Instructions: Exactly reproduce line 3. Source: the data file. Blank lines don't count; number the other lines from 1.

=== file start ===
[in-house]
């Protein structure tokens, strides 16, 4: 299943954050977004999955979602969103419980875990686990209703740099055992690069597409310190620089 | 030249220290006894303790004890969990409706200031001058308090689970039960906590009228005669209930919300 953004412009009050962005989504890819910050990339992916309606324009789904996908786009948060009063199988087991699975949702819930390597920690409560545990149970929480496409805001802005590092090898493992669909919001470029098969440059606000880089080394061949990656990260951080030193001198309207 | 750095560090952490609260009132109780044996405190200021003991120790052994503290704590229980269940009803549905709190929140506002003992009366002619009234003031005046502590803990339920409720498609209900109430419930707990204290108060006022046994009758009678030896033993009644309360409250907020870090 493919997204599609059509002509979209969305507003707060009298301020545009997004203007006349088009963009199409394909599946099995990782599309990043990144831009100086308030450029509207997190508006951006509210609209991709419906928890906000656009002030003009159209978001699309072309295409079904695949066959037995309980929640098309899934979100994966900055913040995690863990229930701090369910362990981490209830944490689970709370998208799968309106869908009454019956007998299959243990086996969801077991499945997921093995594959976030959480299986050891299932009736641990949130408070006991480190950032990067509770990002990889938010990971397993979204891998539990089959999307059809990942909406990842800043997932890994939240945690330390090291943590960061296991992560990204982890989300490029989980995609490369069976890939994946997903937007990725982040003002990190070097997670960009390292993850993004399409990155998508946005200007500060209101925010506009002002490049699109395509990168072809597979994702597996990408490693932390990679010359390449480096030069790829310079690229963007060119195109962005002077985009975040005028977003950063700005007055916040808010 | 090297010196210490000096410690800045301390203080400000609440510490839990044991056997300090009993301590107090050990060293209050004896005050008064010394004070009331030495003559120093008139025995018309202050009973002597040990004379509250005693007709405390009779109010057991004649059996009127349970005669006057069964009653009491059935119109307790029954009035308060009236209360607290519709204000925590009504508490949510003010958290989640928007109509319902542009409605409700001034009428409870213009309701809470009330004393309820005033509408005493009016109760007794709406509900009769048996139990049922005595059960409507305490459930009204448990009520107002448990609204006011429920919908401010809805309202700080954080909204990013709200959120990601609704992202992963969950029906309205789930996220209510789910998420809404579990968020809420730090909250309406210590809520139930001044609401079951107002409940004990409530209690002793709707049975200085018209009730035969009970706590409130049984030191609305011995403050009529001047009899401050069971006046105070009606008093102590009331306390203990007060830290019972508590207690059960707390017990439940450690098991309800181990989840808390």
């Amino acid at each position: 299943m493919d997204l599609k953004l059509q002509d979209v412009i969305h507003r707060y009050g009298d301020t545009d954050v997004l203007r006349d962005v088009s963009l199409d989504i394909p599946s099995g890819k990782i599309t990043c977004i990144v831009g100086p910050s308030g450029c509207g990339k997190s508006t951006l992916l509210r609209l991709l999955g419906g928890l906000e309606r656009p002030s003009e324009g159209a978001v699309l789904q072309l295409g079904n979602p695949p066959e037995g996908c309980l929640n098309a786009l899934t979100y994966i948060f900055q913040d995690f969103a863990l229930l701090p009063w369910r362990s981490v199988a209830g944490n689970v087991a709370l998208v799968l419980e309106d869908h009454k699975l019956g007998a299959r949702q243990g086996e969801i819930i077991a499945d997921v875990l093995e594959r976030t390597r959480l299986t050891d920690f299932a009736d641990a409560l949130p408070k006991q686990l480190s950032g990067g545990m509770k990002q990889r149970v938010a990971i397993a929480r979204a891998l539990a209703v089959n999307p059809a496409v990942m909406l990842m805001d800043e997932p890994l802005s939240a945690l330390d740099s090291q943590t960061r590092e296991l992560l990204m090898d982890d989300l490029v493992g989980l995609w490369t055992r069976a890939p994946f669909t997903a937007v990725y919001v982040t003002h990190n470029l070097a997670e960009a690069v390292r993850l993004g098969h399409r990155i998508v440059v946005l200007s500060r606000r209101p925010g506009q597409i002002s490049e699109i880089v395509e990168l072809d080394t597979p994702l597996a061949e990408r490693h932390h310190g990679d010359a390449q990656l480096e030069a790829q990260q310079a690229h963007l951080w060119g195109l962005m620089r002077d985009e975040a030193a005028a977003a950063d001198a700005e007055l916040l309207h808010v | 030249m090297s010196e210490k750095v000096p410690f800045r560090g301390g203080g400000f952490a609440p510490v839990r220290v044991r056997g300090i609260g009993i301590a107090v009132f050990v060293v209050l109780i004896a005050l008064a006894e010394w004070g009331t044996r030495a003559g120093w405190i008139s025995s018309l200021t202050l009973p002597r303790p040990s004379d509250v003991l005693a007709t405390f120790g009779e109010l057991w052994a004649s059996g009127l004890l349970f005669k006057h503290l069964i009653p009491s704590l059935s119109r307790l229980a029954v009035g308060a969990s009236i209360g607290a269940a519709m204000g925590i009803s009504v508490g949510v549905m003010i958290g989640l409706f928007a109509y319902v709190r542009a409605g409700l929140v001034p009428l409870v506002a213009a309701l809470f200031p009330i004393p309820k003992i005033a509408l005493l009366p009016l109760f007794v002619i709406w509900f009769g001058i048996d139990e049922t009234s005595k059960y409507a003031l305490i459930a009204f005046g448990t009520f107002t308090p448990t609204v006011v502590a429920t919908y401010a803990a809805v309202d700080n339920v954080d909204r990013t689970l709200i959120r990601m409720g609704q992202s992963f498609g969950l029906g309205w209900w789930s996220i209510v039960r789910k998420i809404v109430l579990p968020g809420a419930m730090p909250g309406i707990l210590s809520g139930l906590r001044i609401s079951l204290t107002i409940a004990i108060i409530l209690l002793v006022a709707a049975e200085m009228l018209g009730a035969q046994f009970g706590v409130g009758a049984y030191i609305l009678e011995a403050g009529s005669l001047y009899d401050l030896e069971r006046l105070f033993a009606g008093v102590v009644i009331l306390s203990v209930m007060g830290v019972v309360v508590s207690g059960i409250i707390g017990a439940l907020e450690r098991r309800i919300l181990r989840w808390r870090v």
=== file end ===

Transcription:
């Amino acid at each position: 299943m493919d997204l599609k953004l059509q002509d979209v412009i969305h507003r707060y009050g009298d301020t545009d954050v997004l203007r006349d962005v088009s963009l199409d989504i394909p599946s099995g890819k990782i599309t990043c977004i990144v831009g100086p910050s308030g450029c509207g990339k997190s508006t951006l992916l509210r609209l991709l999955g419906g928890l906000e309606r656009p002030s003009e324009g159209a978001v699309l789904q072309l295409g079904n979602p695949p066959e037995g996908c309980l929640n098309a786009l899934t979100y994966i948060f900055q913040d995690f969103a863990l229930l701090p009063w369910r362990s981490v199988a209830g944490n689970v087991a709370l998208v799968l419980e309106d869908h009454k699975l019956g007998a299959r949702q243990g086996e969801i819930i077991a499945d997921v875990l093995e594959r976030t390597r959480l299986t050891d920690f299932a009736d641990a409560l949130p408070k006991q686990l480190s950032g990067g545990m509770k990002q990889r149970v938010a990971i397993a929480r979204a891998l539990a209703v089959n999307p059809a496409v990942m909406l990842m805001d800043e997932p890994l802005s939240a945690l330390d740099s090291q943590t960061r590092e296991l992560l990204m090898d982890d989300l490029v493992g989980l995609w490369t055992r069976a890939p994946f669909t997903a937007v990725y919001v982040t003002h990190n470029l070097a997670e960009a690069v390292r993850l993004g098969h399409r990155i998508v440059v946005l200007s500060r606000r209101p925010g506009q597409i002002s490049e699109i880089v395509e990168l072809d080394t597979p994702l597996a061949e990408r490693h932390h310190g990679d010359a390449q990656l480096e030069a790829q990260q310079a690229h963007l951080w060119g195109l962005m620089r002077d985009e975040a030193a005028a977003a950063d001198a700005e007055l916040l309207h808010v | 030249m090297s010196e210490k750095v000096p410690f800045r560090g301390g203080g400000f952490a609440p510490v839990r220290v044991r056997g300090i609260g009993i301590a107090v009132f050990v060293v209050l109780i004896a005050l008064a006894e010394w004070g009331t044996r030495a003559g120093w405190i008139s025995s018309l200021t202050l009973p002597r303790p040990s004379d509250v003991l005693a007709t405390f120790g009779e109010l057991w052994a004649s059996g009127l004890l349970f005669k006057h503290l069964i009653p009491s704590l059935s119109r307790l229980a029954v009035g308060a969990s009236i209360g607290a269940a519709m204000g925590i009803s009504v508490g949510v549905m003010i958290g989640l409706f928007a109509y319902v709190r542009a409605g409700l929140v001034p009428l409870v506002a213009a309701l809470f200031p009330i004393p309820k003992i005033a509408l005493l009366p009016l109760f007794v002619i709406w509900f009769g001058i048996d139990e049922t009234s005595k059960y409507a003031l305490i459930a009204f005046g448990t009520f107002t308090p448990t609204v006011v502590a429920t919908y401010a803990a809805v309202d700080n339920v954080d909204r990013t689970l709200i959120r990601m409720g609704q992202s992963f498609g969950l029906g309205w209900w789930s996220i209510v039960r789910k998420i809404v109430l579990p968020g809420a419930m730090p909250g309406i707990l210590s809520g139930l906590r001044i609401s079951l204290t107002i409940a004990i108060i409530l209690l002793v006022a709707a049975e200085m009228l018209g009730a035969q046994f009970g706590v409130g009758a049984y030191i609305l009678e011995a403050g009529s005669l001047y009899d401050l030896e069971r006046l105070f033993a009606g008093v102590v009644i009331l306390s203990v209930m007060g830290v019972v309360v508590s207690g059960i409250i707390g017990a439940l907020e450690r098991r309800i919300l181990r989840w808390r870090v």